Braddock District residents can catch a glimpse into their community’s past and one of its oldest homes at an event Oct. 6 hosted by the Look Back at Braddock Project as "Finding Braddock’s True Gold," at the Oak Hill Mansion in Annandale, will present a cornucopia of historic resources for residents and history buffs alike.
The event, part of a broader county-sponsored push to document the history of the region in cooperation with George Mason University, also looks to increase access of local history by unveiling a new Web site that provides a catalog of historic information about the Braddock District. Other parts of the project, organized with the help of Supervisor Sharon Bulova (D-Braddock), including documentary, book and map chronicling Braddock’s history, were released as part of the project in 2006.
"The whole Northern Virginia region is just a very history-rich area," said Tawny Hammond, a Fairfax County Parks Authority manager and co-organizer of the event. "This is a way for us to help describe to the residents parts of that history … and what makes Braddock in particular, such an interesting place to live."
That history will be presented to Braddock’s families through a number of activities, including historic recreations, storytellers and speeches by archaeologists and writers. Taking place at Oak Hill Mansion, the festival will also allow for a viewing of the home, one of the oldest in Fairfax County.
OAK HILL MANSION, an 18th-century home once owned by early Fairfax County resident Richard Fitzhugh, is fitting for the festival in that it is the focal point and single most important site of the local history of Braddock District, according to Liz Crowell, a community archaeologist with Fairfax County Parks Authority who will speak at the event.
"You have a little piece of what was once a large property here, but the amazing thing is that the architecture remains," Crowell said. "It’s having a little piece of the cultural history of the area right in the community."
Crowell will work to tell the history of the property and the mansion, as well as describe its functions in two speeches at the event. To help illustrate the presentation, the interior of the home as well as archaeological remains, such as a former pathway and the foundations to several original buildings, will be available for viewing to the public, Crowell said.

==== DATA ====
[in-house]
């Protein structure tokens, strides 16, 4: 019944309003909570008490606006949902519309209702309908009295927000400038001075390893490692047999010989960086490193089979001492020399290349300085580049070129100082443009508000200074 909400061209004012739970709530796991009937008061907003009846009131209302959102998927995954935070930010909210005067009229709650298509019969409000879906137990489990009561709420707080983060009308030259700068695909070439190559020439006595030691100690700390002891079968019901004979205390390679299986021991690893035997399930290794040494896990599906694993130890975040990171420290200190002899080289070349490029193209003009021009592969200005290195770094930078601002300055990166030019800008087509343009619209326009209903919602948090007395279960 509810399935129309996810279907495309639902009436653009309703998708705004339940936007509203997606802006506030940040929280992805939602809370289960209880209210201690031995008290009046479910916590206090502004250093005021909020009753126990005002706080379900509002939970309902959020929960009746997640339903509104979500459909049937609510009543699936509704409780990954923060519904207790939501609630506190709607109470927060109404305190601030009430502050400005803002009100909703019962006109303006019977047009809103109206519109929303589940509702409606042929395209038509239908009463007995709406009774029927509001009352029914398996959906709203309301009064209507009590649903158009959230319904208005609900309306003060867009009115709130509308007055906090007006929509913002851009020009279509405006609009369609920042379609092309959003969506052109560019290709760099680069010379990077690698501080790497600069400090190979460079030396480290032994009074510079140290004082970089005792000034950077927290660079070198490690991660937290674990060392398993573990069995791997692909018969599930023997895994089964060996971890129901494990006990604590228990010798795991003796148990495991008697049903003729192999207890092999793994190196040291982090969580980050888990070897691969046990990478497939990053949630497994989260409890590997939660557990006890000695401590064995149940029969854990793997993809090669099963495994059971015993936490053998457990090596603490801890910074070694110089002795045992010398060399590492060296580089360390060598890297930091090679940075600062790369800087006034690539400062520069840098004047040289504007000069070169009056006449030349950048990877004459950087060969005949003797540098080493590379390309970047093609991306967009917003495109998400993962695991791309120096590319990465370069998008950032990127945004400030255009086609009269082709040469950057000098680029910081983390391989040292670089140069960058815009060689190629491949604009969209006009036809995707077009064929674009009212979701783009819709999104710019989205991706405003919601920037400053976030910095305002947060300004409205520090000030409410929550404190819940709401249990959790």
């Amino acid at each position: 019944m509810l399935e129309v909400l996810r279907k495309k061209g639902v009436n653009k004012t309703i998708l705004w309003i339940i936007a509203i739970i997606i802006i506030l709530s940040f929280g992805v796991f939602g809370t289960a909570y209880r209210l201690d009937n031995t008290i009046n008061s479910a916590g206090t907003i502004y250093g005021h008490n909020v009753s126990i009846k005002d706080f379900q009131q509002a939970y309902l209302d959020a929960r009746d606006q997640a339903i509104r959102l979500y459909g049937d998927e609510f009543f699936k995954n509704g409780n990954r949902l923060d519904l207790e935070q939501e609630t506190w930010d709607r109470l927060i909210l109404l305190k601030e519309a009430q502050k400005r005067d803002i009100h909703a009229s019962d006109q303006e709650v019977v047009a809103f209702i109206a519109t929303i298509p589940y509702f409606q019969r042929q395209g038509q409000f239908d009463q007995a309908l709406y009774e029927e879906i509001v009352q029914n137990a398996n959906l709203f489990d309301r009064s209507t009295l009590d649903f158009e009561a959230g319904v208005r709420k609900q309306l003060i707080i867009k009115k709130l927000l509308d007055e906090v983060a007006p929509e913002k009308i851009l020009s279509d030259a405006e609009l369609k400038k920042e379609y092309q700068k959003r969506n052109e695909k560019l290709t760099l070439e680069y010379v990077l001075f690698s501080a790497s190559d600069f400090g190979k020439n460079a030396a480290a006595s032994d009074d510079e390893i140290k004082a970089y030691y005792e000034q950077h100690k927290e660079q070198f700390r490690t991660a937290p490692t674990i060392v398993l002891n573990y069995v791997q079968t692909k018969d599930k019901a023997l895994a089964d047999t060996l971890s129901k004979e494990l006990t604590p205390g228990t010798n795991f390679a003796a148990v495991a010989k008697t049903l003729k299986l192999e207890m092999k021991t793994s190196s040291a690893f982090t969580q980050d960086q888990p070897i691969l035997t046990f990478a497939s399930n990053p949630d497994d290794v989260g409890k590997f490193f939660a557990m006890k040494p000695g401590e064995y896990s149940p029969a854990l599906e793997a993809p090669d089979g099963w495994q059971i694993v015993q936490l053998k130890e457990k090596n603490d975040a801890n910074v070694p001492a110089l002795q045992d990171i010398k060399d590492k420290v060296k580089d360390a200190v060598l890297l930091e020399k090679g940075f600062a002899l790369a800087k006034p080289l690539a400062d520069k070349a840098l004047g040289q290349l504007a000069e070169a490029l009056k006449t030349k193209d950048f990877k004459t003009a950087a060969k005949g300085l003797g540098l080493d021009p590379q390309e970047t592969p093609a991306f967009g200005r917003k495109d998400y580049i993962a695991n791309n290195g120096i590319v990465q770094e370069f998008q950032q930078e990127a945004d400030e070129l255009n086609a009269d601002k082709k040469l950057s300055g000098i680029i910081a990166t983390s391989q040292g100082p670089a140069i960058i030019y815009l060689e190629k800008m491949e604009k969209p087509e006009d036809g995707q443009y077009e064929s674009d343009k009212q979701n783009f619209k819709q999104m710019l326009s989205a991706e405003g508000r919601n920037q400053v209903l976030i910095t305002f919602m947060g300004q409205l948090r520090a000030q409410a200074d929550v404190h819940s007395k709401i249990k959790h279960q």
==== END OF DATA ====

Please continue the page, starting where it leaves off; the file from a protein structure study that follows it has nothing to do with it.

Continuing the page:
Also on hand will be demonstrations of Braddock’s historic heritage Web site [www.braddockheritage.org], which compiles most of the information used in producing the Look Back at Braddock Project’s material, according to Mary Lipsey, co-organizer of the event.
"It takes all of the information that we have found and puts it together so you’re able to research from it," she said. "Given the significance of the event and the fact that we are only able to [host an open house at Oak Hill Mansion] a few times a year, we wanted to use this opportunity to unveil it."
AND IT’S not just the Web site history of the mansion and its surrounding area that will be presented, Lipsey added. Other tales from the region and their historic roots will be discussed, including ghost stories, a buried canon filled with treasure and the tale of "the bunny man" of Braddock, according to Lipsey.
One of the most recent and illustrious of the presentations will feature the story of Dulles Airport’s potential establishment in Burke, and the community’s fight against it, she added.
"The local history to me, it’s so important to capture, and I think that the people who come will be able to share that excitement," she said. "It’s the opportunity to walk where the people from the 1700s were and beyond, and hear what life was like for them, and that is very exciting."
To increase recognition of the historical resource of Oak Hill Mansion and the Look Back at Braddock Project, formed in the heart of the community, is one of the most important things that visitors to the festival will take away, according to Hammond.
"There’s a lot of places around here like Mount Vernon that everyone knows right away when they think of history," she said. "But [Oak Hill Mansion] is right here, and just about every one passes it every day … and not everyone knows of its significance."